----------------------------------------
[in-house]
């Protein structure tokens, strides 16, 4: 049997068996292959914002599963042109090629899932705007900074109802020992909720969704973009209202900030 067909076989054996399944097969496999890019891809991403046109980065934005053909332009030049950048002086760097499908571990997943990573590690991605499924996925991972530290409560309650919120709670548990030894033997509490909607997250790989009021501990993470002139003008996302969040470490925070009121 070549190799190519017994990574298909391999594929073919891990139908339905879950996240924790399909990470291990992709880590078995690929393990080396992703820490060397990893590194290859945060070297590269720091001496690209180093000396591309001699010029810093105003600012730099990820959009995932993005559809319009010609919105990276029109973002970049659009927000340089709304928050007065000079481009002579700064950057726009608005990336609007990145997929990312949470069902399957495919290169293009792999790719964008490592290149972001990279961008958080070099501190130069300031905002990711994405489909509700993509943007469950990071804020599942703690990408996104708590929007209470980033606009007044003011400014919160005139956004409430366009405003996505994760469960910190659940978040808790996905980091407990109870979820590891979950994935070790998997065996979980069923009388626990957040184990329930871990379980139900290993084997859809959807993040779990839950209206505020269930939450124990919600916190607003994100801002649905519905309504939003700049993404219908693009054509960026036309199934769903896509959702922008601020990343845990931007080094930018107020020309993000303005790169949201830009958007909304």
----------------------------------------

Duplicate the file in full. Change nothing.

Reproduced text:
[in-house]
């Protein structure tokens, strides 16, 4: 049997068996292959914002599963042109090629899932705007900074109802020992909720969704973009209202900030 067909076989054996399944097969496999890019891809991403046109980065934005053909332009030049950048002086760097499908571990997943990573590690991605499924996925991972530290409560309650919120709670548990030894033997509490909607997250790989009021501990993470002139003008996302969040470490925070009121 070549190799190519017994990574298909391999594929073919891990139908339905879950996240924790399909990470291990992709880590078995690929393990080396992703820490060397990893590194290859945060070297590269720091001496690209180093000396591309001699010029810093105003600012730099990820959009995932993005559809319009010609919105990276029109973002970049659009927000340089709304928050007065000079481009002579700064950057726009608005990336609007990145997929990312949470069902399957495919290169293009792999790719964008490592290149972001990279961008958080070099501190130069300031905002990711994405489909509700993509943007469950990071804020599942703690990408996104708590929007209470980033606009007044003011400014919160005139956004409430366009405003996505994760469960910190659940978040808790996905980091407990109870979820590891979950994935070790998997065996979980069923009388626990957040184990329930871990379980139900290993084997859809959807993040779990839950209206505020269930939450124990919600916190607003994100801002649905519905309504939003700049993404219908693009054509960026036309199934769903896509959702922008601020990343845990931007080094930018107020020309993000303005790169949201830009958007909304």